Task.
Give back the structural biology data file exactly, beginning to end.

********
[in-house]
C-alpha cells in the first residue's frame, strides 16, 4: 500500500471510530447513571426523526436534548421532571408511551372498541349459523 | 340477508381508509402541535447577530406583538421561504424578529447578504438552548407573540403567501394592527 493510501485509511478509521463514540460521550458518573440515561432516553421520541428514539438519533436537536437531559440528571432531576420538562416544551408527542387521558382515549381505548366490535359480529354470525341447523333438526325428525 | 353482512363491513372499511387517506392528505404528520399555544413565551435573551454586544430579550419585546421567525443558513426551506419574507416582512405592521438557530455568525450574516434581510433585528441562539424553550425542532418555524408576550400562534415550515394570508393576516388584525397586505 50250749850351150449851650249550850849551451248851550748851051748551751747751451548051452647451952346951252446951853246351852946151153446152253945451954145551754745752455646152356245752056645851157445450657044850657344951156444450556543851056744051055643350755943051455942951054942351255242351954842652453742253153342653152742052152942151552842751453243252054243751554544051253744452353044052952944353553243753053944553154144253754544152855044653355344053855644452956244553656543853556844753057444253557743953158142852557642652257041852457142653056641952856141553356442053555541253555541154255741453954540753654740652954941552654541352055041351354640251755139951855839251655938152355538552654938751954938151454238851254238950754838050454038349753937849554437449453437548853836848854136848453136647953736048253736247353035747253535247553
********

[in-house]
C-alpha cells in the first residue's frame, strides 16, 4: 500500500471510530447513571426523526436534548421532571408511551372498541349459523 | 340477508381508509402541535447577530406583538421561504424578529447578504438552548407573540403567501394592527 493510501485509511478509521463514540460521550458518573440515561432516553421520541428514539438519533436537536437531559440528571432531576420538562416544551408527542387521558382515549381505548366490535359480529354470525341447523333438526325428525 | 353482512363491513372499511387517506392528505404528520399555544413565551435573551454586544430579550419585546421567525443558513426551506419574507416582512405592521438557530455568525450574516434581510433585528441562539424553550425542532418555524408576550400562534415550515394570508393576516388584525397586505 50250749850351150449851650249550850849551451248851550748851051748551751747751451548051452647451952346951252446951853246351852946151153446152253945451954145551754745752455646152356245752056645851157445450657044850657344951156444450556543851056744051055643350755943051455942951054942351255242351954842652453742253153342653152742052152942151552842751453243252054243751554544051253744452353044052952944353553243753053944553154144253754544152855044653355344053855644452956244553656543853556844753057444253557743953158142852557642652257041852457142653056641952856141553356442053555541253555541154255741453954540753654740652954941552654541352055041351354640251755139951855839251655938152355538552654938751954938151454238851254238950754838050454038349753937849554437449453437548853836848854136848453136647953736048253736247353035747253535247553